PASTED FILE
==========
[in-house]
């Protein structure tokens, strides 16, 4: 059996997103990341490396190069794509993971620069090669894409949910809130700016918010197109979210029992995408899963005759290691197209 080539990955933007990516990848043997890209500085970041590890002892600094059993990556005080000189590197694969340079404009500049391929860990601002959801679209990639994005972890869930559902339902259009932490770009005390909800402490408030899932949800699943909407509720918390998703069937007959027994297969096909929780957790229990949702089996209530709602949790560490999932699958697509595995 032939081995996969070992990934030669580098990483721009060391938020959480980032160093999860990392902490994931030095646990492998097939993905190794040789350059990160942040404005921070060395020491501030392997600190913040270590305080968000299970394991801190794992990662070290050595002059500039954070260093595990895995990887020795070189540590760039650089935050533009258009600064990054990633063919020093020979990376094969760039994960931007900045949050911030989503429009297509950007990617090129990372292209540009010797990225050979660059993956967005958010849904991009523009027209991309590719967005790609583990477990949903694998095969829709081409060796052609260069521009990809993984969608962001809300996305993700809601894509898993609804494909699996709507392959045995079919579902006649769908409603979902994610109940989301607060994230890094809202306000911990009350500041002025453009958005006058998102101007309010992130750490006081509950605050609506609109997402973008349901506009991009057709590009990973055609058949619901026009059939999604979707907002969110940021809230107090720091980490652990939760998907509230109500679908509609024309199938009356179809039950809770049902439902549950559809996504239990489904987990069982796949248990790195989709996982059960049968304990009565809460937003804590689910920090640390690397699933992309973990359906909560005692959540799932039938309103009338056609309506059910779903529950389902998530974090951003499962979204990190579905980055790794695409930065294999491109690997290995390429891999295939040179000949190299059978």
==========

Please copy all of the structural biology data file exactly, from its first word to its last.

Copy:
[in-house]
């Protein structure tokens, strides 16, 4: 059996997103990341490396190069794509993971620069090669894409949910809130700016918010197109979210029992995408899963005759290691197209 080539990955933007990516990848043997890209500085970041590890002892600094059993990556005080000189590197694969340079404009500049391929860990601002959801679209990639994005972890869930559902339902259009932490770009005390909800402490408030899932949800699943909407509720918390998703069937007959027994297969096909929780957790229990949702089996209530709602949790560490999932699958697509595995 032939081995996969070992990934030669580098990483721009060391938020959480980032160093999860990392902490994931030095646990492998097939993905190794040789350059990160942040404005921070060395020491501030392997600190913040270590305080968000299970394991801190794992990662070290050595002059500039954070260093595990895995990887020795070189540590760039650089935050533009258009600064990054990633063919020093020979990376094969760039994960931007900045949050911030989503429009297509950007990617090129990372292209540009010797990225050979660059993956967005958010849904991009523009027209991309590719967005790609583990477990949903694998095969829709081409060796052609260069521009990809993984969608962001809300996305993700809601894509898993609804494909699996709507392959045995079919579902006649769908409603979902994610109940989301607060994230890094809202306000911990009350500041002025453009958005006058998102101007309010992130750490006081509950605050609506609109997402973008349901506009991009057709590009990973055609058949619901026009059939999604979707907002969110940021809230107090720091980490652990939760998907509230109500679908509609024309199938009356179809039950809770049902439902549950559809996504239990489904987990069982796949248990790195989709996982059960049968304990009565809460937003804590689910920090640390690397699933992309973990359906909560005692959540799932039938309103009338056609309506059910779903529950389902998530974090951003499962979204990190579905980055790794695409930065294999491109690997290995390429891999295939040179000949190299059978």